No. Students who enroll in ROTC don’t join the Army. They take an ROTC class for which they receive credit. It’s considered a college elective.
No. ROTC Cadets go directly to college where they earn their degree.
Quite simply, leadership and management skills needed to become a U.S. Army officer or have a successful civilian career.
During the first two years, ROTC cadets have no military obligation (or the first year in the case of scholarship winners).
In college and after graduation, cadets find that the training and experience that they have received are assets – whether pursuing an Army or civilian career. Employers place high regard on the management and leadership skills that ROTC instructors stress. Plus, ROTC looks great on a resume. When cadets complete the ROTC course, upon graduation, they become commissioned officers in the U.S. Army.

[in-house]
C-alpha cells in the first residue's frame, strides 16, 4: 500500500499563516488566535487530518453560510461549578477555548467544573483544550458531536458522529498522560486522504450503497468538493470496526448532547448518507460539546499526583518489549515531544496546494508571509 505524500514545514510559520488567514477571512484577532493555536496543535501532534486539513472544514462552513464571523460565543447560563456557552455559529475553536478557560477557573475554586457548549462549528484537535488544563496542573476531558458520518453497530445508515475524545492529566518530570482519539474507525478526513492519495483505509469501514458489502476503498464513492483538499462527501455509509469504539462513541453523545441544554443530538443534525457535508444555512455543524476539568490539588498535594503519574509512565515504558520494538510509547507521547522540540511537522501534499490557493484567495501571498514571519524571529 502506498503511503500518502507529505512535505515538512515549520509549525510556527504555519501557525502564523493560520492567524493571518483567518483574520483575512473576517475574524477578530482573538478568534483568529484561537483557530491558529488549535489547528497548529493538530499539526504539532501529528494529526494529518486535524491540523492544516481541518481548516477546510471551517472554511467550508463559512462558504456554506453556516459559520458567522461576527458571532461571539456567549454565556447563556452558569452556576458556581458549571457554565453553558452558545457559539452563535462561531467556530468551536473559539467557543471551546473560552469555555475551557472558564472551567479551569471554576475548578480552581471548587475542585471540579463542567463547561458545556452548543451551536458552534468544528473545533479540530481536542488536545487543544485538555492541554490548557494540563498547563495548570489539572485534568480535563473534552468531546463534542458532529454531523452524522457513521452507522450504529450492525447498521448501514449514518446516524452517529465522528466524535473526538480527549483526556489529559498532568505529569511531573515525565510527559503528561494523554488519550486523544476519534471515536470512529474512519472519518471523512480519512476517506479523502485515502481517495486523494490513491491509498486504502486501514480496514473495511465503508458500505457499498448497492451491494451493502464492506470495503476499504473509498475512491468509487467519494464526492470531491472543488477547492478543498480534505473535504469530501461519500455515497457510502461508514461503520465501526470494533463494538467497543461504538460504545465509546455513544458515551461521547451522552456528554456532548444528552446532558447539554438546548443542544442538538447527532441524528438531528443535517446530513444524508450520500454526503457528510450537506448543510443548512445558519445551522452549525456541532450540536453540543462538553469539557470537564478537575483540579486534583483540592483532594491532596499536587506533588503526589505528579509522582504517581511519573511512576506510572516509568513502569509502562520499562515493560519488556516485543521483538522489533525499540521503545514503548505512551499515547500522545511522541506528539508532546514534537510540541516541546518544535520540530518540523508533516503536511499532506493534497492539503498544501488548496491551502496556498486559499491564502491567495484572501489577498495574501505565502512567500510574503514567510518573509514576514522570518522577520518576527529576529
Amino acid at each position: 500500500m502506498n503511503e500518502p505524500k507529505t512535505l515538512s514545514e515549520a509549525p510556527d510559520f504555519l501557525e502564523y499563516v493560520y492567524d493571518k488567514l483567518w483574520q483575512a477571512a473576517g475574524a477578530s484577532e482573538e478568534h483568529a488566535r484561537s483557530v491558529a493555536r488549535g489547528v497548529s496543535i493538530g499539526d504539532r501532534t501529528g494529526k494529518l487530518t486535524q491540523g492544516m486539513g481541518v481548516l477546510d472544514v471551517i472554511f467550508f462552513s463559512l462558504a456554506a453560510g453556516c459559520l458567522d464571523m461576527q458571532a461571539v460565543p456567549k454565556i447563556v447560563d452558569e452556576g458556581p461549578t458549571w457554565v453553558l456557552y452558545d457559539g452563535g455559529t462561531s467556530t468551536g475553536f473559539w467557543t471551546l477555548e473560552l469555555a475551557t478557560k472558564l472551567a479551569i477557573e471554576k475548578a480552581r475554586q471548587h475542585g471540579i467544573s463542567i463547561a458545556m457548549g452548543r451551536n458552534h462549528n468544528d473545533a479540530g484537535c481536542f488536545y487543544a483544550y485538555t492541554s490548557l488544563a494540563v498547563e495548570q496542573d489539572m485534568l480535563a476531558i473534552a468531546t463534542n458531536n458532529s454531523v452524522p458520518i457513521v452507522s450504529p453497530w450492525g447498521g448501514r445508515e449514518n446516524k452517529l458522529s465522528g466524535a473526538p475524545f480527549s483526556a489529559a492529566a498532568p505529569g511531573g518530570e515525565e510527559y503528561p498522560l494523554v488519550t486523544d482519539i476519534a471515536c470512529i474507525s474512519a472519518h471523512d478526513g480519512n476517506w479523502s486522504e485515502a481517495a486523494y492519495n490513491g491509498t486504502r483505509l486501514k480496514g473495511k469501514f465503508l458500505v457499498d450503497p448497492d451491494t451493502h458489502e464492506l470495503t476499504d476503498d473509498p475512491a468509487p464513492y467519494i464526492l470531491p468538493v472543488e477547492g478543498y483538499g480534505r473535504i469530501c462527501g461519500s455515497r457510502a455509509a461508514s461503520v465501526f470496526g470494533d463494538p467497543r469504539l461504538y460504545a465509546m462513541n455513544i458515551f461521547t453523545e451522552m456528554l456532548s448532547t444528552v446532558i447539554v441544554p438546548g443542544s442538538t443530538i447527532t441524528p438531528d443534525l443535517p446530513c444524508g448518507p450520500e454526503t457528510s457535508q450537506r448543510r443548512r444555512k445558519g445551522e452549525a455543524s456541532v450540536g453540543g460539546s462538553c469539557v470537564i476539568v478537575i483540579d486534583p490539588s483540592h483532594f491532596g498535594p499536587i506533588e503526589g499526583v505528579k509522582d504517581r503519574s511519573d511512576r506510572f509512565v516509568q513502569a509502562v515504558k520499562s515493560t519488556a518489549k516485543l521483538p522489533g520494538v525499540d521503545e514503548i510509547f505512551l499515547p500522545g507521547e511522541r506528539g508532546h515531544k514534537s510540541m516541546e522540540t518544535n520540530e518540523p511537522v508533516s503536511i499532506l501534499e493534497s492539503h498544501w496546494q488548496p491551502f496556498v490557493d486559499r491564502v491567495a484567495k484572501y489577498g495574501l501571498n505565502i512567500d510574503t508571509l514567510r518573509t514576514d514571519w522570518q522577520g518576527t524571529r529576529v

No. Our current cadet corps has an average cumulative GPA above the general university average. Yes, there are some time demands and some voluntary extracurricular activities in ROTC. But, simply put, ROTC cadets are more mature and better time managers than many students. Your academic and athletic success is the highest priority and we stress that. You must do well academically and athletically to succeed in ROTC. Army ROTC provides the best leader development program in the world. No corporation or leadership institute can provide the combined classroom and hands-on leadership training, education and practice as Army ROTC. During the academic year, your focus is on academics getting your degree — with ROTC classroom instruction and labs complimenting that education. What’s best about Army ROTC is that while learning to become an Army officer, you are interacting, socializing and learning with students with diverse backgrounds, experiences, political ideologies and goals. This dynamic on campus develops the team-building, negotiating and consensus-building skills that Army officers need in helping the people of the world establish democratic systems, govern & secure themselves and institutionalize freedom and human rights.